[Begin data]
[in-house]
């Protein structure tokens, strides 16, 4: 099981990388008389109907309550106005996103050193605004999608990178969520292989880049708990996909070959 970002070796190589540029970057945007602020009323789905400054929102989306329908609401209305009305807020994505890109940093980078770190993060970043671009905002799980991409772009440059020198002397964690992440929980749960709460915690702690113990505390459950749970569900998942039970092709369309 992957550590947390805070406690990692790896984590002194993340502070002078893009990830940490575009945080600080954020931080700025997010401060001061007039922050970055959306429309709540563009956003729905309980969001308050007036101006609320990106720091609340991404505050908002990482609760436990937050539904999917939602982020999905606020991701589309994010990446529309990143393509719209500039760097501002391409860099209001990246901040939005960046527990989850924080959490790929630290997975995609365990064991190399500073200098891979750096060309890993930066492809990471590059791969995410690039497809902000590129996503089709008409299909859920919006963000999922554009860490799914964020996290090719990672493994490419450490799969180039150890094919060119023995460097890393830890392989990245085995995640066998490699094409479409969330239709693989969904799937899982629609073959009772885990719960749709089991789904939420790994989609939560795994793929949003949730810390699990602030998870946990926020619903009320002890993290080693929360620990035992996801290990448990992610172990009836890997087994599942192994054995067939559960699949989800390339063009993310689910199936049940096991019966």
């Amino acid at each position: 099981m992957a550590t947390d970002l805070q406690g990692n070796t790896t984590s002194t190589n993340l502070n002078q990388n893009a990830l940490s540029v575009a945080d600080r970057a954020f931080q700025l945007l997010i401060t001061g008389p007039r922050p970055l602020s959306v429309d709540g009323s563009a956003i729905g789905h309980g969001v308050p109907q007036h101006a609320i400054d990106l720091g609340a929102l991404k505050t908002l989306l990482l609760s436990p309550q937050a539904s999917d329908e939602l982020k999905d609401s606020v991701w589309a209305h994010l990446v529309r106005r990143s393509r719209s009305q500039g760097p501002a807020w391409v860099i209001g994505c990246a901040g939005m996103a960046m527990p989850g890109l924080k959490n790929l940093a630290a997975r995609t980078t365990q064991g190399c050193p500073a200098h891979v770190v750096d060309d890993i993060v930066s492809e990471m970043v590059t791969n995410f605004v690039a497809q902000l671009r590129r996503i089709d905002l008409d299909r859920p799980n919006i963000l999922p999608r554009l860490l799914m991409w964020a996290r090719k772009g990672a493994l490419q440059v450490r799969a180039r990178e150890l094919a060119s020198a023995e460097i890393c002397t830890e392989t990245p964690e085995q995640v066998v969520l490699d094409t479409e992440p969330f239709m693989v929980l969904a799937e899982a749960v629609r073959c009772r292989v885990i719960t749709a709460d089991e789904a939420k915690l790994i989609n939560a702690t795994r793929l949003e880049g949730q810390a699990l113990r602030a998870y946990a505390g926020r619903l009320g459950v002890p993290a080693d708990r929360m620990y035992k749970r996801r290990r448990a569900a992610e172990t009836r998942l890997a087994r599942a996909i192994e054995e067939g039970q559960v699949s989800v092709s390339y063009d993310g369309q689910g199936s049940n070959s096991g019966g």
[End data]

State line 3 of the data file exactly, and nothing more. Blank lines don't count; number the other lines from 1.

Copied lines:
């Amino acid at each position: 099981m992957a550590t947390d970002l805070q406690g990692n070796t790896t984590s002194t190589n993340l502070n002078q990388n893009a990830l940490s540029v575009a945080d600080r970057a954020f931080q700025l945007l997010i401060t001061g008389p007039r922050p970055l602020s959306v429309d709540g009323s563009a956003i729905g789905h309980g969001v308050p109907q007036h101006a609320i400054d990106l720091g609340a929102l991404k505050t908002l989306l990482l609760s436990p309550q937050a539904s999917d329908e939602l982020k999905d609401s606020v991701w589309a209305h994010l990446v529309r106005r990143s393509r719209s009305q500039g760097p501002a807020w391409v860099i209001g994505c990246a901040g939005m996103a960046m527990p989850g890109l924080k959490n790929l940093a630290a997975r995609t980078t365990q064991g190399c050193p500073a200098h891979v770190v750096d060309d890993i993060v930066s492809e990471m970043v590059t791969n995410f605004v690039a497809q902000l671009r590129r996503i089709d905002l008409d299909r859920p799980n919006i963000l999922p999608r554009l860490l799914m991409w964020a996290r090719k772009g990672a493994l490419q440059v450490r799969a180039r990178e150890l094919a060119s020198a023995e460097i890393c002397t830890e392989t990245p964690e085995q995640v066998v969520l490699d094409t479409e992440p969330f239709m693989v929980l969904a799937e899982a749960v629609r073959c009772r292989v885990i719960t749709a709460d089991e789904a939420k915690l790994i989609n939560a702690t795994r793929l949003e880049g949730q810390a699990l113990r602030a998870y946990a505390g926020r619903l009320g459950v002890p993290a080693d708990r929360m620990y035992k749970r996801r290990r448990a569900a992610e172990t009836r998942l890997a087994r599942a996909i192994e054995e067939g039970q559960v699949s989800v092709s390339y063009d993310g369309q689910g199936s049940n070959s096991g019966g």